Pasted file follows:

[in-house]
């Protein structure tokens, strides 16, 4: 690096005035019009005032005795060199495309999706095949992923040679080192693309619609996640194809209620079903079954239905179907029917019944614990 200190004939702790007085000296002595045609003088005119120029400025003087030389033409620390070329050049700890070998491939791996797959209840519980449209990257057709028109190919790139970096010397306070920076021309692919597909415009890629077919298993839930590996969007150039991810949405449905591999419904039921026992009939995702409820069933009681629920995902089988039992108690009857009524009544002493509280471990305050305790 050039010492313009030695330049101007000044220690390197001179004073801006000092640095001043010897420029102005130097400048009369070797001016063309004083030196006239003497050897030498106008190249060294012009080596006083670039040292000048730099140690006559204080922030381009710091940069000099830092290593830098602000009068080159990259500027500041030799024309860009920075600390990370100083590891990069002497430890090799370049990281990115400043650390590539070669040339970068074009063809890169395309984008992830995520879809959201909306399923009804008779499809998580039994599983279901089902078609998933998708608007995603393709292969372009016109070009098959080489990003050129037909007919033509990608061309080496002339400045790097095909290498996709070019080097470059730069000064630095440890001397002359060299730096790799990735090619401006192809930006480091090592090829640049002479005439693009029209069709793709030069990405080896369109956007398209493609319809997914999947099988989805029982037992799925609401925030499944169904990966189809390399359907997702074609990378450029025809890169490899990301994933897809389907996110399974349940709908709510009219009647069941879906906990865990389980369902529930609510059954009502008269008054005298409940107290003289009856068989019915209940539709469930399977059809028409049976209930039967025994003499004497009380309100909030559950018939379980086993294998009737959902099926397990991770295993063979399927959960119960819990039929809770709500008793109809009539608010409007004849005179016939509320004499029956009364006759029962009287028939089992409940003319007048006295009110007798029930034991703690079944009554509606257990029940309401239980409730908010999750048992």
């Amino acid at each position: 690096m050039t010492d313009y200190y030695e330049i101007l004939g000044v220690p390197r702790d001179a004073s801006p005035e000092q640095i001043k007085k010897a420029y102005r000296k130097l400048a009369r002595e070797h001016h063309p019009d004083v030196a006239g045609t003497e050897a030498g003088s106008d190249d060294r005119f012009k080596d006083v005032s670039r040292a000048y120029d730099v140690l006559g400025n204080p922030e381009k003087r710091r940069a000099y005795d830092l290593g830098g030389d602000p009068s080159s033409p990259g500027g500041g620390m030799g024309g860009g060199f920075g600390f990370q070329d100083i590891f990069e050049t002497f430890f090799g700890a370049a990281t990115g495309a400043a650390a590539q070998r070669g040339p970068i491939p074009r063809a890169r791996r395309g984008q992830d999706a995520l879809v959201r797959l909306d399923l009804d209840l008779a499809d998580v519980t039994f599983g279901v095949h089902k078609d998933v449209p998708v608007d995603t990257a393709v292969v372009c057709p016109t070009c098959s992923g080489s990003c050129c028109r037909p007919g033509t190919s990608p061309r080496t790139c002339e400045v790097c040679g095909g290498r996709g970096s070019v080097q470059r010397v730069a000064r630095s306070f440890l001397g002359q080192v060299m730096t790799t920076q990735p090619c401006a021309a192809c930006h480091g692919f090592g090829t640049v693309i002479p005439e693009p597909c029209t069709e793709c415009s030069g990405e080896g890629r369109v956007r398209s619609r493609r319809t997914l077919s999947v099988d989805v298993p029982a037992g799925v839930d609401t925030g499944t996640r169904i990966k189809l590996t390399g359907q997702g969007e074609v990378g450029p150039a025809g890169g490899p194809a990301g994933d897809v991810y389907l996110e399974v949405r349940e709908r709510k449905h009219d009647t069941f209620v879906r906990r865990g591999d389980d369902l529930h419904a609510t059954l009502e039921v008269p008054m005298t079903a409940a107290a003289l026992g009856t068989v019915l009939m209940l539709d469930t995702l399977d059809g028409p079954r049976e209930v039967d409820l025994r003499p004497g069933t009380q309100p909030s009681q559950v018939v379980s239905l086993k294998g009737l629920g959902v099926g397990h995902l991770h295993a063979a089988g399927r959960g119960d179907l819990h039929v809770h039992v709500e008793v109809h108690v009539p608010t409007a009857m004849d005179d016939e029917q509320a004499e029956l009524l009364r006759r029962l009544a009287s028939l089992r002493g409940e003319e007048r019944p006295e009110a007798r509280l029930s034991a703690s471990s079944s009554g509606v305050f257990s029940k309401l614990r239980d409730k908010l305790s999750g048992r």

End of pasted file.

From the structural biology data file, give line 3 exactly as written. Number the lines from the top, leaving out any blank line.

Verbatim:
């Amino acid at each position: 690096m050039t010492d313009y200190y030695e330049i101007l004939g000044v220690p390197r702790d001179a004073s801006p005035e000092q640095i001043k007085k010897a420029y102005r000296k130097l400048a009369r002595e070797h001016h063309p019009d004083v030196a006239g045609t003497e050897a030498g003088s106008d190249d060294r005119f012009k080596d006083v005032s670039r040292a000048y120029d730099v140690l006559g400025n204080p922030e381009k003087r710091r940069a000099y005795d830092l290593g830098g030389d602000p009068s080159s033409p990259g500027g500041g620390m030799g024309g860009g060199f920075g600390f990370q070329d100083i590891f990069e050049t002497f430890f090799g700890a370049a990281t990115g495309a400043a650390a590539q070998r070669g040339p970068i491939p074009r063809a890169r791996r395309g984008q992830d999706a995520l879809v959201r797959l909306d399923l009804d209840l008779a499809d998580v519980t039994f599983g279901v095949h089902k078609d998933v449209p998708v608007d995603t990257a393709v292969v372009c057709p016109t070009c098959s992923g080489s990003c050129c028109r037909p007919g033509t190919s990608p061309r080496t790139c002339e400045v790097c040679g095909g290498r996709g970096s070019v080097q470059r010397v730069a000064r630095s306070f440890l001397g002359q080192v060299m730096t790799t920076q990735p090619c401006a021309a192809c930006h480091g692919f090592g090829t640049v693309i002479p005439e693009p597909c029209t069709e793709c415009s030069g990405e080896g890629r369109v956007r398209s619609r493609r319809t997914l077919s999947v099988d989805v298993p029982a037992g799925v839930d609401t925030g499944t996640r169904i990966k189809l590996t390399g359907q997702g969007e074609v990378g450029p150039a025809g890169g490899p194809a990301g994933d897809v991810y389907l996110e399974v949405r349940e709908r709510k449905h009219d009647t069941f209620v879906r906990r865990g591999d389980d369902l529930h419904a609510t059954l009502e039921v008269p008054m005298t079903a409940a107290a003289l026992g009856t068989v019915l009939m209940l539709d469930t995702l399977d059809g028409p079954r049976e209930v039967d409820l025994r003499p004497g069933t009380q309100p909030s009681q559950v018939v379980s239905l086993k294998g009737l629920g959902v099926g397990h995902l991770h295993a063979a089988g399927r959960g119960d179907l819990h039929v809770h039992v709500e008793v109809h108690v009539p608010t409007a009857m004849d005179d016939e029917q509320a004499e029956l009524l009364r006759r029962l009544a009287s028939l089992r002493g409940e003319e007048r019944p006295e009110a007798r509280l029930s034991a703690s471990s079944s009554g509606v305050f257990s029940k309401l614990r239980d409730k908010l305790s999750g048992r």